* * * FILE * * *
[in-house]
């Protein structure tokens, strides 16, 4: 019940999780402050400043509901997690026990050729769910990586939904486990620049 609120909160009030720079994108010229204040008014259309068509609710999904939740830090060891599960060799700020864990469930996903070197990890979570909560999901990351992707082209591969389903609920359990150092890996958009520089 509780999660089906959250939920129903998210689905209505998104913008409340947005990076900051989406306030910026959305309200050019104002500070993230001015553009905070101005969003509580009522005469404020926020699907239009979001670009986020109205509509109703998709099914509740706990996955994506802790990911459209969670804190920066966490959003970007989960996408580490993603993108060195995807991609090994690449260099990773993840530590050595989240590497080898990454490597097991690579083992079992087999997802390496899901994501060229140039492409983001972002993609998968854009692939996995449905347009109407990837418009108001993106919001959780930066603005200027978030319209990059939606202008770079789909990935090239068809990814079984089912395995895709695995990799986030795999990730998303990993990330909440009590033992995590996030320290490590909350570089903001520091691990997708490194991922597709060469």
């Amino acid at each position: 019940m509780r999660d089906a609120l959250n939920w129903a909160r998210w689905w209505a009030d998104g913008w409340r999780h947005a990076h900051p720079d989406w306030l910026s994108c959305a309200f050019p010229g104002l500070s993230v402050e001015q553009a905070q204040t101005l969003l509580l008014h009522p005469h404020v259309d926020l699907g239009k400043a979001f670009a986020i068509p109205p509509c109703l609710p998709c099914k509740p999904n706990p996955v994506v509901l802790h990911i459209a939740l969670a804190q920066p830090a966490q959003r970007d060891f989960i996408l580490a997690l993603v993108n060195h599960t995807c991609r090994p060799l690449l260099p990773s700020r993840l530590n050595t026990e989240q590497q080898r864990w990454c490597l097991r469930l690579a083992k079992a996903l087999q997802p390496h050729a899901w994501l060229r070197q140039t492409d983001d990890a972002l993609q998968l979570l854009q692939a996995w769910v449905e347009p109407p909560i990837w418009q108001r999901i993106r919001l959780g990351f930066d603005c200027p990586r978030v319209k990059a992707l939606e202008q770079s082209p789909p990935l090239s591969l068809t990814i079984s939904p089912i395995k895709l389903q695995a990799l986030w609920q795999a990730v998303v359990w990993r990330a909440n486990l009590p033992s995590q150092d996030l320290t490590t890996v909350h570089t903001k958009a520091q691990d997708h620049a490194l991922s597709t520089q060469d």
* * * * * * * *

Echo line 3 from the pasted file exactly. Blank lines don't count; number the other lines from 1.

């Amino acid at each position: 019940m509780r999660d089906a609120l959250n939920w129903a909160r998210w689905w209505a009030d998104g913008w409340r999780h947005a990076h900051p720079d989406w306030l910026s994108c959305a309200f050019p010229g104002l500070s993230v402050e001015q553009a905070q204040t101005l969003l509580l008014h009522p005469h404020v259309d926020l699907g239009k400043a979001f670009a986020i068509p109205p509509c109703l609710p998709c099914k509740p999904n706990p996955v994506v509901l802790h990911i459209a939740l969670a804190q920066p830090a966490q959003r970007d060891f989960i996408l580490a997690l993603v993108n060195h599960t995807c991609r090994p060799l690449l260099p990773s700020r993840l530590n050595t026990e989240q590497q080898r864990w990454c490597l097991r469930l690579a083992k079992a996903l087999q997802p390496h050729a899901w994501l060229r070197q140039t492409d983001d990890a972002l993609q998968l979570l854009q692939a996995w769910v449905e347009p109407p909560i990837w418009q108001r999901i993106r919001l959780g990351f930066d603005c200027p990586r978030v319209k990059a992707l939606e202008q770079s082209p789909p990935l090239s591969l068809t990814i079984s939904p089912i395995k895709l389903q695995a990799l986030w609920q795999a990730v998303v359990w990993r990330a909440n486990l009590p033992s995590q150092d996030l320290t490590t890996v909350h570089t903001k958009a520091q691990d997708h620049a490194l991922s597709t520089q060469d």